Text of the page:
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Located in Central Africa, Gabon boasts a wealth of natural resources. With a coastline on the Atlantic Ocean, it is bordered by Cameroon, Equatorial Guinea and the Republic of Congo. Despite its vast, mainly forested surface area, Gabon only had 2.3 million inhabitants in 2021.

Gabon's level of urbanization is one of the highest in Africa, with over 80% of its population living in urban areas. The two main cities, Libreville and Port-Gentil are home to almost 59% of the population. Youth is a distinctive feature of its demography: half the population is under 20, and while the fertility rate in urban areas is four children per woman, it climbs to six in rural areas.

An ecological pioneer, Gabon actively protects its tropical forest, making it a net carbon absorber and championing carbon neutrality initiatives. Its diverse ecosystem offers fertile soils, abundant coastal resources, and fisheries. However, despite its economic potential, the country is struggling to translate its wealth of resources into sustainable, inclusive growth.

Political Context 

Following a military coup carried out by the Committee for the Transition and Restoration of Institutions (CTRI) on August 30, 2023, that deposed former President Ali Bongo Ondimba, General Brice Clotaire Oligui Nguema, the Commander of the Republican Guard, was sworn in as the Transitional President before the CTRI and members of the constitutional court.

In an extraordinary Summit of Heads of State and Heads of Government held on September 4, 2023, the Economic Community of Central African States (ECCAS) suspended Gabon’s membership until the restoration of the constitutional order in the country.

The transition will be governed by the Transition Charter and the Constitution of March 26, 1991. The transition charter calls for the development of a new Constitution and its adoption through a referendum, and the organization of free, democratic, and transparent local and national elections. The transition authorities have set the duration of this transition to two years.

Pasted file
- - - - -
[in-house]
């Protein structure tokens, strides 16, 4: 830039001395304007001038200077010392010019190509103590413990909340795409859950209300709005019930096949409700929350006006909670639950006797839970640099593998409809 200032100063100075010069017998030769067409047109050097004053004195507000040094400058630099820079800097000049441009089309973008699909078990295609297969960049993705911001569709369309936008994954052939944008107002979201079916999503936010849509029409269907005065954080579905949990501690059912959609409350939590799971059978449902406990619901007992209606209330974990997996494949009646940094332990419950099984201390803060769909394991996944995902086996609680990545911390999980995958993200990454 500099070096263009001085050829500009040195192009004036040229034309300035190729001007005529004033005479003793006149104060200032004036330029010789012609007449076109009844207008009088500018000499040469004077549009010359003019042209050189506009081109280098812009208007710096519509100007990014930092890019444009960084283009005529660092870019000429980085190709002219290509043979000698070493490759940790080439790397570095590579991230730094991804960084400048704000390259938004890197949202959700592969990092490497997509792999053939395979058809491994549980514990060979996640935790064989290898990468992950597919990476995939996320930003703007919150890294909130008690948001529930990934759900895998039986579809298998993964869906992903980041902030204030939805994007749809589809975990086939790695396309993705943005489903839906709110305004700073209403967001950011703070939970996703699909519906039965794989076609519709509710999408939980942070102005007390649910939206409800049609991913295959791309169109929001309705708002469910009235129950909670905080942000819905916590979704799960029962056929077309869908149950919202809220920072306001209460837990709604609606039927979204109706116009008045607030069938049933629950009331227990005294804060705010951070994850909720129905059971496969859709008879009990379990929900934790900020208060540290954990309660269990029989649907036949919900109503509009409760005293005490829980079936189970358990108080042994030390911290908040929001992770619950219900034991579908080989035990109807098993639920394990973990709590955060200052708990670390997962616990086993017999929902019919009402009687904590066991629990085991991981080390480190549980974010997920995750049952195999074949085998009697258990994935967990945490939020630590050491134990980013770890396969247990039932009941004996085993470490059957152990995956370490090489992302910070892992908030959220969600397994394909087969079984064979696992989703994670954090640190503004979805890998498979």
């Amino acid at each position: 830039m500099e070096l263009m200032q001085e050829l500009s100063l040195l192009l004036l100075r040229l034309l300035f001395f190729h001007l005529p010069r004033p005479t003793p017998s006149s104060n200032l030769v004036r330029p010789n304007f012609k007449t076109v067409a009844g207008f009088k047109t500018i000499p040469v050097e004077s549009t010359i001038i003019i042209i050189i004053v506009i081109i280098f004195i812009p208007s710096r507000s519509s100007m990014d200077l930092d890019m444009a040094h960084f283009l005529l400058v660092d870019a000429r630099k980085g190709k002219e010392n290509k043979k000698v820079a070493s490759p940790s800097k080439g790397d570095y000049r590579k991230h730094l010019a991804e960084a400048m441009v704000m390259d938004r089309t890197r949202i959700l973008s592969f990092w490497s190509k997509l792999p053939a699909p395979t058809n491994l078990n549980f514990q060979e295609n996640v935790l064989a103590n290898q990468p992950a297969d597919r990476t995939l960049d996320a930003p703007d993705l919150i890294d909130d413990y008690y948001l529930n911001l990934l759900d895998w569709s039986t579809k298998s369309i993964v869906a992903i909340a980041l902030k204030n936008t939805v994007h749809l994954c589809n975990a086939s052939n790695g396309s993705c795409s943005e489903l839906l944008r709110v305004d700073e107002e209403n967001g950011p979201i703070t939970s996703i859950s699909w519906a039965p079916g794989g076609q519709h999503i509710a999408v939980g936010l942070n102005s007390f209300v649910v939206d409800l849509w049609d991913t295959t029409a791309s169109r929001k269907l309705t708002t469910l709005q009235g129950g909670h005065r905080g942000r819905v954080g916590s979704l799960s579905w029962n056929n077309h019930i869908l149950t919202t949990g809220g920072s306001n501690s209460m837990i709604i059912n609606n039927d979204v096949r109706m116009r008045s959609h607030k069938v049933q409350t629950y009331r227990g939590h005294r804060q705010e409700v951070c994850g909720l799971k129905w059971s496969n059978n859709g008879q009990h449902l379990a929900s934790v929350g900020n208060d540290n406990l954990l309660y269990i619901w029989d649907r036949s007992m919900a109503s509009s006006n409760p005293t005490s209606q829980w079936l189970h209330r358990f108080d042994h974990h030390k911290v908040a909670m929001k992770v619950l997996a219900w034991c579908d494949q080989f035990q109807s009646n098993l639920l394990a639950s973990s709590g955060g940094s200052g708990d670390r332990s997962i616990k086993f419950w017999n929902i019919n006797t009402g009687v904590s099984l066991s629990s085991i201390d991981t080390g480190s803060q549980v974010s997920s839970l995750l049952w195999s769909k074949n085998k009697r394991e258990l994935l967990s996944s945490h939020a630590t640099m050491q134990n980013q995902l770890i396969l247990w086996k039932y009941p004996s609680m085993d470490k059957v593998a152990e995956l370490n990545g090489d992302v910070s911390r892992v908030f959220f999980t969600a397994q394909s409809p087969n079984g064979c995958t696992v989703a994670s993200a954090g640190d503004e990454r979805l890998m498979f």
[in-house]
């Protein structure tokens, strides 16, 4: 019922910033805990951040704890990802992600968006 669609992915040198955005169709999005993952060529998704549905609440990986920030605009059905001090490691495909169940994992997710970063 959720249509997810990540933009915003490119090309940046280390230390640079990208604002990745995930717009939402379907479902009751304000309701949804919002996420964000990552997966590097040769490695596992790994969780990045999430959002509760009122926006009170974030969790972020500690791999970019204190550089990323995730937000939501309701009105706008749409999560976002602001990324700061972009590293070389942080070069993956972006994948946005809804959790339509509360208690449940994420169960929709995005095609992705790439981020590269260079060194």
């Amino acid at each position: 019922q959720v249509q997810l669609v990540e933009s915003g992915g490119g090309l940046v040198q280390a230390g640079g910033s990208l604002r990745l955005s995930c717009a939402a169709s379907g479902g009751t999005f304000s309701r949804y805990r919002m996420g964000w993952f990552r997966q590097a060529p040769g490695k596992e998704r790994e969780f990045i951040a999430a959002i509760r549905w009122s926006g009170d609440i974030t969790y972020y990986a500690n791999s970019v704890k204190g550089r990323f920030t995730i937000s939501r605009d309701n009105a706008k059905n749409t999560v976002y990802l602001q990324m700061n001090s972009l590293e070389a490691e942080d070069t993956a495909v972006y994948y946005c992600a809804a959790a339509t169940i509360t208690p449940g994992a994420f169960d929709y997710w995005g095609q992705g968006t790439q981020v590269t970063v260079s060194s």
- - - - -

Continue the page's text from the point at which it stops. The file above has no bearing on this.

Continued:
Economic Overview

In 2022, Gabon's economy benefited from higher oil prices and solid commodity production. Growth reached 3.1%, reflecting a significant recovery from the 2020 recession caused by the COVID-19 pandemic and fluctuations in oil prices. The rise in oil prices, combined with increased production, generated substantial revenues for the country, transforming a budget deficit of 1.9% of GDP in 2021 into a surplus of 3.0% of GDP in 2022.

Economic recovery in 2022 reduced the ratio of public debt to GDP from 60.7% in 2021 to 52% in 2022. Although export performance has improved the trade balance, challenges such as cash management problems and the accumulation of arrears persist, posing risks for future debt management. In addition, high world food and energy prices have led to inflation, rising from 1.1% in 2021 to 4.3% in 2022. This inflation has impacted living conditions, despite an overall reduction in poverty thanks to the economic recovery.

The recent coup d'état has introduced uncertainty into the country's economic outlook. Prior to this event, growth of 2.8% was expected for 2023-2025, driven by several sectors, including manganese, timber and oil palm. Gabon, recently dependent on regional financial markets, could see its growth and financing capacities affected. Repayment of arrears and sound reforms could nevertheless ease the country's financing costs.

Last Updated: Feb 08, 2024

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Gabon: Commitments by Fiscal Year (in millions of dollars)*

*Amounts include IBRD and IDA commitments
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Additional Resources

Country Office Contacts

Main Office Contact
Immeuble Libreville Business Square (LBS) ex GML
BP 4027
Libreville, Gabon
+241 01 79 49 00
+241 01 74 96 05
For general information and inquiries
Odilia R. Hebga
External Affairs Officer
Yaoundé, Cameroon
For project-related issues and complaints